Лог содержит информацию о подключениях и отключениях клиентов, а также все SQL запросы, которые были получены. Фактически, это временный лог. Обычно лог удаляется автоматически сразу после выполнения всех команд (т.е. как только он стал ненужным). Лог ведётся в соответствии с очередность поступления запросов. Этот лог содержит все запросы к базе данных (независимо от приложений и пользователей). Так что если есть желание (или необходимость) проанализировать, какие необходимы индексы, какие запросы могли бы оптимизированы, то этот лог как раз может помочь в таких целях. Лог полезен не только для случаев, когда необходимо знать, какие запросы выполняются с базой данных, но и в случаях, когда ясно, что возникла ошибка с базой данных, но неизвестно, какой запрос был отправлен к базе данных (например, в случае генерации динамического SQL-а). Рекомендуется защищать лог запросов паролем, так как он может данные также о паролях пользователей.

Основные настройки в my.cnf

Местоположение лога:
log = /var/log/mysql/mysql.log

Наиболее часто использующиеся команды

В отличии от других логов, перезагрузка сервера и команда fluch не инициирует создание нового лога. Но это можно сделать вручную:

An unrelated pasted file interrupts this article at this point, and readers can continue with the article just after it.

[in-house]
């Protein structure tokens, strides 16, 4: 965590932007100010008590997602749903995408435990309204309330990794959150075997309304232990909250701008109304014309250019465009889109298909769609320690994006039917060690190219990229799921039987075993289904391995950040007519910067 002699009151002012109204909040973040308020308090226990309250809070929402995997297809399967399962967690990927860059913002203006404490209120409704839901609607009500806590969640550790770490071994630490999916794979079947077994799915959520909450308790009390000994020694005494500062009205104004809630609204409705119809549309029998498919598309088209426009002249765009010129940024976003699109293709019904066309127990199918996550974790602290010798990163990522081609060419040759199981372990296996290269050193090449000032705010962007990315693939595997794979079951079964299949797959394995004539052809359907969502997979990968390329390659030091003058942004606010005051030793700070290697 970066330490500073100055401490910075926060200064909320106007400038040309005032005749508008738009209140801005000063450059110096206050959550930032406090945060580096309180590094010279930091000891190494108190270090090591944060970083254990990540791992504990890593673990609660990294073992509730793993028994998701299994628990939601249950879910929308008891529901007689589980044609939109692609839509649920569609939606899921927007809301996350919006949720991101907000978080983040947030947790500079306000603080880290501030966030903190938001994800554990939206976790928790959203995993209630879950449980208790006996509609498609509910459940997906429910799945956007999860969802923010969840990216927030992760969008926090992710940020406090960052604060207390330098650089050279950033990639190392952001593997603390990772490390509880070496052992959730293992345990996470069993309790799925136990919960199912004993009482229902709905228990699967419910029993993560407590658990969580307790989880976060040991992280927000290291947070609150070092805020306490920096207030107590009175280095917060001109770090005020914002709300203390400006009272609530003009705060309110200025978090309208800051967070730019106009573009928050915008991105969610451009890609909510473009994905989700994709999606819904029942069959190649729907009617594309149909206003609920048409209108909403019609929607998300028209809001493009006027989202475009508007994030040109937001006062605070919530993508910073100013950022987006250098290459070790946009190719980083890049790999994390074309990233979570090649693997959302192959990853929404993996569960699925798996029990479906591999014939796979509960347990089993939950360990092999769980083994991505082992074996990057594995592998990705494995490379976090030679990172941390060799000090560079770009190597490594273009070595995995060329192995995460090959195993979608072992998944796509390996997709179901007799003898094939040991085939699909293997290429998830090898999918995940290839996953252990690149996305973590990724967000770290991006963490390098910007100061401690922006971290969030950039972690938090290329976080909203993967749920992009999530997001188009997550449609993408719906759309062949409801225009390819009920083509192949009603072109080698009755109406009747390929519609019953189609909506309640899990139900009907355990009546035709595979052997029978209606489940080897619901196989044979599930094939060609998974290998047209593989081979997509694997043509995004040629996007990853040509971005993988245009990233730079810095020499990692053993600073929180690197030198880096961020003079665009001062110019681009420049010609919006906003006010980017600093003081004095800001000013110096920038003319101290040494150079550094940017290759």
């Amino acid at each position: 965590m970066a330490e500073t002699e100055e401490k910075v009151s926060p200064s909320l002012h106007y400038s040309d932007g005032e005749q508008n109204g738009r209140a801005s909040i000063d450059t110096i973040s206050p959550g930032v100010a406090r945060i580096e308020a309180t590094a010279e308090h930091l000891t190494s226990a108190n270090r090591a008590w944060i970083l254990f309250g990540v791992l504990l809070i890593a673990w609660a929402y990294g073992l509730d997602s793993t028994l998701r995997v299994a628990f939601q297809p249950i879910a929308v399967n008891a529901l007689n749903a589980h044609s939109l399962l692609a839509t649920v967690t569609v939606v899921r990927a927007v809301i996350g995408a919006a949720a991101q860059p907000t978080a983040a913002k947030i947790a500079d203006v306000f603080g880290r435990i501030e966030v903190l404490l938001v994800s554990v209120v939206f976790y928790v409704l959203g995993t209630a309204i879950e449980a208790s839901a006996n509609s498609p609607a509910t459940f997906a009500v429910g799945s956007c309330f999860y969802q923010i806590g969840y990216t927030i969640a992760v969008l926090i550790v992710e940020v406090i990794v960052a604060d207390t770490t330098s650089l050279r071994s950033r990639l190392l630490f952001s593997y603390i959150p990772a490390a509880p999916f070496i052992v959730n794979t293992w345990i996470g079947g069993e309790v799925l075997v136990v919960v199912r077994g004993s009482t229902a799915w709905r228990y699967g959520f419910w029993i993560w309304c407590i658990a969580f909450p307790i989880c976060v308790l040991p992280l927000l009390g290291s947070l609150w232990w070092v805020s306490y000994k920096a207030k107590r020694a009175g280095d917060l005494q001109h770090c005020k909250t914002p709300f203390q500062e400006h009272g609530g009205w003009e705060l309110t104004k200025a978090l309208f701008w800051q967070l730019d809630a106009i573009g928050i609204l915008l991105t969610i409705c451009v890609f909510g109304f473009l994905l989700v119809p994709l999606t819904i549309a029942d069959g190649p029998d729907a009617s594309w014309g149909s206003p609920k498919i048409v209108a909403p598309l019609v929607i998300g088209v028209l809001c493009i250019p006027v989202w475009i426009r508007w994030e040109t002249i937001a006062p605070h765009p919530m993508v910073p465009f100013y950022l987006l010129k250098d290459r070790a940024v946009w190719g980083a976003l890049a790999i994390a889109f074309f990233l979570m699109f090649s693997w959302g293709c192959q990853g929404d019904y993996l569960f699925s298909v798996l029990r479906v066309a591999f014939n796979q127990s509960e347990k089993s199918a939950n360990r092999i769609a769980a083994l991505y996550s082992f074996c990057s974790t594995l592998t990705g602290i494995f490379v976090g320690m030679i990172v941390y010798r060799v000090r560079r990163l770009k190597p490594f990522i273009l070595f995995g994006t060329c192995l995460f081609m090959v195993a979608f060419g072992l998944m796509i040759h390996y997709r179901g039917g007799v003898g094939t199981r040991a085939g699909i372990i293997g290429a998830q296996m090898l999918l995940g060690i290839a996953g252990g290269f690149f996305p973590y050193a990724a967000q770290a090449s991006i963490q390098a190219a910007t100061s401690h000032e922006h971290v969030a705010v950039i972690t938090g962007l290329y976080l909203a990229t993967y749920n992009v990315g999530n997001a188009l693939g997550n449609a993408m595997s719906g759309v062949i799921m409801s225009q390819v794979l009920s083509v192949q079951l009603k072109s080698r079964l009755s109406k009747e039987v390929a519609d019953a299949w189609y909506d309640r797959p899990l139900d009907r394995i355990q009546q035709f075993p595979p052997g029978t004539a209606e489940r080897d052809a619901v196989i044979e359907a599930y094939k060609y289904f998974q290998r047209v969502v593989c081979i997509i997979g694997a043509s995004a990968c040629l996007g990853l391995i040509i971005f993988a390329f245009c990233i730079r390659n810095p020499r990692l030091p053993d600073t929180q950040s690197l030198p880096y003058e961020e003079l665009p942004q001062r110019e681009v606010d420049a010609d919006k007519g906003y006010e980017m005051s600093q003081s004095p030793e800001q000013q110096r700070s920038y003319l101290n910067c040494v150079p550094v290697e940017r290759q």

shell> mv host_name.log host_name-old.log
shell> mysqladmin flush-logs
shell> mv host_name-old.log backup-directory

Лог репликаций

Здесь логируются изменения, выполненные по инициации сервера репликаций. Как и бинарный лог, состоит из файлов, каждый из которых пронумерован.

MySQL Log File Location

Logs are valuable. Logs generated by a major backend resource that provides clients with access to crucial data are more than just valuable; knowing where they are and being able to manage and understand the information that they contain can mean the difference between smooth, secure operation and degraded performance or even catastrophic failure for your application.

MySQL Server produces a handful of basic logs. We’ll look at which ones are important (and why), where they are, and what you can do to get the most out of them.

MySQL Logs

The three most important logs in terms of day-to-day IT operations are the error log, the slow query log, and (to a lesser degree) the general query log. Their default format is text, and they are useful for detecting and diagnosing functional problems and security issues, for improving performance, and for tracing the history of server operations and client access to the server.

The binary, relay, and DDL logs are all binary in format, and they are designed for use primarily by MySQL itself, specifically for tasks such as server replication and data recovery.

The Question of How and Where with MySQL Log Files

First, let’s take a quick look at how and under what circumstances the various MySQL distributions set default log file locations.

There are three basic types of MySQL distribution: Windows, platform-specific UNIX/Linux, and generic UNIX/Linux. In general, the platform-specific distributions have default settings for placing and enabling logs, while the generic UNIX/Linux distributions assume that logs will be managed via manual settings.